The complication for some organizations is that their version of corporate culture precludes this kind of thinking. When business culture becomes an excuse to promote bias or a maintain a group of overly similar individuals who always agree — or are encouraged to see the business only through “rose-colored glasses” — they enforce a status quo with no traction; instead of ongoing momentum, these enterprises become trapped by inertia.

A robust corporate culture is one in which people share the same mission and organizational values — not the same upbringing, opinions, culture, national origin, gender, race, ethnicity, orientation and so on. In fact, it’s the inherent differences in these characteristics that open our minds to new ideas or new ways of thinking.

Dissent, or deviation from the norm, fosters innovation. When a congress works well, it does so because multiple perspectives and healthy dissent force everyone to consider alternatives, see the bigger picture and reach a consensus on the most optimal solution — perhaps one nobody had imagined previously. The same principles apply in a thriving contingent workforce, where skilled talent are brought in to solve old problems, spearhead competitive projects, or develop new products and services for a client.

Spotting and Resolving Flaws, Not Finding Fault

There are tremendous benefits to be found in a culture that welcomes differences of thought and approach.

  • Hidden problems in processes, programs or products are more likely to be uncovered, which leads to vigorous continuous improvement initiatives. These efforts play an instrumental role in helping clients push their competitive edge.
  • Transformative improvements, not just ongoing refinements, become possible. At some point, continuous improvement efforts can lapse into a type of status quo. A team comprised of talent with different ideas will champion new paths or tools that develop more meaningful enhancements.
  • Differences bring greater levels of awareness to a corporate culture. This is especially true with contingent talent. These professionals have served a broad spectrum of disparate organizations, industries and business environments. As they enter each client’s program, they do so with fresh eyes. This empowers them to detect potential obsolescence or productivity declines, allowing program managers to champion a change in direction toward renewed growth.
  • When diverse and dynamic teams succeed, they inspire other groups in the company to match their level of performance. As a result, they rise to the mantel of role models who influence heightened degrees of achievement enterprise wide.

How Contingent Workforce Programs and Staffing Partners Can Locate Diverse Thinkers

In order to recruit the kind of diverse thinking that clients need, MSPs and their staffing partners must actively search for these candidates. There are some unique ways to accomplish this. Following are just a few recommendations, based on Dr. Sullivan’s experience.

  • Look for targeted keywords and phrases in resumes. It’s not likely that the right talent will define themselves as people who look for problems to solve or don’t always agree with the group. They will, however, include certain indicator keywords that offer insight to savvy recruiters. Look for expressions that indicate risk taking, collaboration, exploration, inquisitiveness, developing new solutions, striving for breakthroughs and similar phrases.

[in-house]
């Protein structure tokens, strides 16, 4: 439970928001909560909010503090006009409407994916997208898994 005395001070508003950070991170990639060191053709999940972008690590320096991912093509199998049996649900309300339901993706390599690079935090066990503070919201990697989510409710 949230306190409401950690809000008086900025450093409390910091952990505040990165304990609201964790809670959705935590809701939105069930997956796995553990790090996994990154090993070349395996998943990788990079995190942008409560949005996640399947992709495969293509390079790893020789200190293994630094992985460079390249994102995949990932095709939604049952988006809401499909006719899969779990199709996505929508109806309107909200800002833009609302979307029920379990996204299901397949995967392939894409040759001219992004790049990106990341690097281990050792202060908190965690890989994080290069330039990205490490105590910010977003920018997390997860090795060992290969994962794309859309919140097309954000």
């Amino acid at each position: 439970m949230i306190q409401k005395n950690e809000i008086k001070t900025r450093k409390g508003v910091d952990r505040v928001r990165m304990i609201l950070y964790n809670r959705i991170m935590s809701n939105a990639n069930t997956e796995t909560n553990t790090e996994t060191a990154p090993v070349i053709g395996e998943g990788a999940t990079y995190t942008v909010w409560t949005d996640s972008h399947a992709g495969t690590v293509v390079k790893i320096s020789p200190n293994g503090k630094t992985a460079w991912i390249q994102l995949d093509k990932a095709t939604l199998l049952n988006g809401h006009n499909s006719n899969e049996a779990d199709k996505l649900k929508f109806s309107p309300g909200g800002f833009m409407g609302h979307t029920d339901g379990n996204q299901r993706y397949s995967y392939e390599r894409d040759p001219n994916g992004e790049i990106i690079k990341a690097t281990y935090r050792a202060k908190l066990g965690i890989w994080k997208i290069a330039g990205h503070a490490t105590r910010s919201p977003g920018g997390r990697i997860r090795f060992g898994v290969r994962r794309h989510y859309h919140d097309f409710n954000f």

• Evaluate their capabilities by assessing their professional social profiles. “Their LinkedIn (or similar type of product) profile,” Sullivan observes, “will likely validate their skills related to innovation in the available skill fields.”
  • Assess the references in the candidate’s network. If the individual serving as a reference is also an accomplished innovator, lauded performer or top producer, your candidate is likely to share similar strengths.
  • Consider a test. During the interview, propose a conceptual problem or faltering process and ask candidates to develop a solution. Give them a reasonable amount of time to create a meaningful response — not on-the-spot. You could also take the same approach used by Elon Musk. He asks prospective talent about a problem they undertook and the exact steps they used to resolve it. If the candidate can’t articulate or recall the process, he considers others.
  • Gauge the candidate’s sense of purpose and mission. The people you’re seeking, the “glass half empty” talent, are preoccupied with the future and being part of its success. Ask them directly about their aspirations, vision for the future, role in this transformation and how they plan to carry it out.

Diversity has long been a hallmark of staffing providers. As the doors to global communities open, creating unprecedented levels of mobility and integration, more employers are reaching out to elite staffing partners who can help them find the diverse talent they need. More importantly, however, we have an opportunity to expand the idea of diversity and corporate culture to incorporate truly diverse thinking, which will drive performance for our clients through fresh ideas, perspectives and ways of working.

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Author: Len April